Monday, June 29, 2020

The Possessed Cat



The dahlias on the patio have finally burst into bloom, and don't they look good against the buddleia and the hydrangeas?

We had a pretty placid day around here yesterday. I went to the grocery store, and I walked Olga in the cemetery. It was intermittently gray and rainy, but in true British fashion, people were courageously attempting to barbecue at Fortune Green. (And I'm not complaining about rain because we still need more.) I read magazines. I Skyped with my stepmother in Florida.

You may remember that I mentioned my college friend Suzanne in my post a few days ago, about the book "Death Blew Out the Match." Well, I sent Suzanne that post, and we had a little exchange of texts, laughing about that book. We tried to remember exactly when we bought it, and Suzanne asked if it was at the same time that I got, as she put it, the "wet cat painting."

I had forgotten about this cat painting, which was legendary among some of my friends and also known as the "possessed cat." I bought it at a Goodwill and hung it in my college apartment, where it was the subject of much ridicule. I looked in my old photos and found a picture of it, hanging in my dining room in 1988:


(You can also see my own cat at the time, a calico named Howard, lying under the table.)

Here's a close-up of the painting:


It was a commercially produced, store-bought piece of art -- something you'd pick up at Sears or Montgomery Ward for about $25. In other words, not at all original. I wondered if I could get any information about it by Googling it.

So I uploaded the image to Google, and sure enough, there are a bunch of other pictures of the same painting online. Turns out it's by a Swiss artist named Fritz Rudolf Hug, who apparently was known for his impressionist paintings of wild animals. There's even one for sale on eBay, if you don't mind spending $900 -- yes, NINE HUNDRED DOLLARS. (Someone clearly doesn't know the difference between department store sofa art and an original painting. Unless they really are selling the original painting, which I doubt.)

Coincidentally, Hug died in 1989, not long after I took the pictures above.

Anyway, it was a fun trip down memory lane, and once again I marvel at the information available online. I would have loved to be able to Google this painting years ago, when I bought it, and learn more about it. The Internet, used correctly, really can make us all smarter and more aware!

As for the painting, I kept it for several years, and eventually gave it back to Goodwill, where hopefully it moved on to another good home.

22 comments:

Yorkshire Pudding said...

You are right about the internet and googling. It really is a marvel. Used intelligently - often with tangential thinking - you can find out just about anything. As an aside, what a great bloke Jimmy Wales is - to have had the vision of Wikipedia - and to see it through. It's amazing how rapidly information is updated in Wikipedia.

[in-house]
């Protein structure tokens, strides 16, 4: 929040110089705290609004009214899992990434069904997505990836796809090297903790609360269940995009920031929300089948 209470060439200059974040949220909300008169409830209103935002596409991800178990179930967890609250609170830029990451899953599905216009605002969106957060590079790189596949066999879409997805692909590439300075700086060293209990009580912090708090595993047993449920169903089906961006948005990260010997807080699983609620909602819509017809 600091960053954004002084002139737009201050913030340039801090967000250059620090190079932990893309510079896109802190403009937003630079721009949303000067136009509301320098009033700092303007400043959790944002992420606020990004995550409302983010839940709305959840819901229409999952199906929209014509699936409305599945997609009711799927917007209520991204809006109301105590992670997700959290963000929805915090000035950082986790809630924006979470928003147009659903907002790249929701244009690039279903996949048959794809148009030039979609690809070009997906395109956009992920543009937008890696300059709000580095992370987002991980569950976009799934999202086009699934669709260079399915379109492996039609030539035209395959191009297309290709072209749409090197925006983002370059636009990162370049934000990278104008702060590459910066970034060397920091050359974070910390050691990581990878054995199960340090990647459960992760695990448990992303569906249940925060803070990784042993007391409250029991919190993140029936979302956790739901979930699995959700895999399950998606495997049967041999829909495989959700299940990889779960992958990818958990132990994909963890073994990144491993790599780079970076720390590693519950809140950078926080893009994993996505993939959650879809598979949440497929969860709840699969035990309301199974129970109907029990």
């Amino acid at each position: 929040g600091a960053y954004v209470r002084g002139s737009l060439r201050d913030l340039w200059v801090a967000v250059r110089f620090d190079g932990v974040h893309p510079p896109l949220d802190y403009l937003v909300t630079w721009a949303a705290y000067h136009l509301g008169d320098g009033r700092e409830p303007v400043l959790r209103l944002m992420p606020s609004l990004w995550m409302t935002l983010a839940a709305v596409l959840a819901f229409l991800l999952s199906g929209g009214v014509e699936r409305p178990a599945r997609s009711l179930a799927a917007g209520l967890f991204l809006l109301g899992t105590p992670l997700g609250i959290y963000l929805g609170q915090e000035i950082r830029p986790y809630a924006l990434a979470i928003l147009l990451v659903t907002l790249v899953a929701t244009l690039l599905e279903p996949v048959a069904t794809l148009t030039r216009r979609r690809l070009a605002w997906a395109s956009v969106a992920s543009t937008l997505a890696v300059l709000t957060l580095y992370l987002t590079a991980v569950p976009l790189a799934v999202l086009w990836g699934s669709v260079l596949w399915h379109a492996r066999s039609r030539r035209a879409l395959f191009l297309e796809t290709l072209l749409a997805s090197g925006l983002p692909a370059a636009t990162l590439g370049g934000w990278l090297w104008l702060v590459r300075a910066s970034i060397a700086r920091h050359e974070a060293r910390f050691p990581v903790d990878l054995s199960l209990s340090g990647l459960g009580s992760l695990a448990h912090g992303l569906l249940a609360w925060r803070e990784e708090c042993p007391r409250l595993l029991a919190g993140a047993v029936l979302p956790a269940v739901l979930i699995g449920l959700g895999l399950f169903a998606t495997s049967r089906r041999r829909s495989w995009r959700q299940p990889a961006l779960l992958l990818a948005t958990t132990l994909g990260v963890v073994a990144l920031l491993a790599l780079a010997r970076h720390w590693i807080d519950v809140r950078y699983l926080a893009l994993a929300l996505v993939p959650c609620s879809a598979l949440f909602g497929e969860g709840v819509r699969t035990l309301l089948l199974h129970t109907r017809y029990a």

P.S. Love your retro cat. Clearly you had quirky tastes back then too.

crafty cat corner said...

I would love that cat on my wall its lovely.
yes, the internet is wonderful for most things, I would have to troll down to the Library and go through books to find info in the past.
Briony
x

Moving with Mitchell said...

I've seen that painting MANY times over the years. And I would have given your grief about it, as well. But what a great story!

Andrew said...

Old men wallowing in nostalgia. Love it. Nonetheless, it is rather cool work of art. Perhaps a pity you didn't keep it.

Ms. Moon said...

Possessed cat indeed. I remember those types of paintings. I'm glad that era has passed.

Michael said...

I enjoyed reading your post. It is indeed amazing how the internet has changed all of our lives. And when you mentioned Montgomery Ward...I had totally forgotten about that store!

The Bug said...

I kind of like the cat painting, but I can see where it might be alarming if you were, say, tired or intoxicated. Ha!

robin andrea said...

That is a wonderful walk down memory lane. Lovely that you could piece together the history of that painting.

ellen abbott said...

what a fun story. so many little things in our lives make good stories if we could just remember them. I had my own little blast from the past yesterday when I got an email from a woman I haven't seen or heard from since I was about 23.

Red said...

One painting with a long story. Yes, my wife has one of those paintings in the living room and it's just awful.

Sharon said...

I didn't even know you could upload photos to Google for a search. I'm going to try that. What a fun story about the painting. I bet the whole thing brought back lots of great memories. Those flowers are gorgeous.

gz said...

That cat really has it.. movement and stillness in one.

Lini said...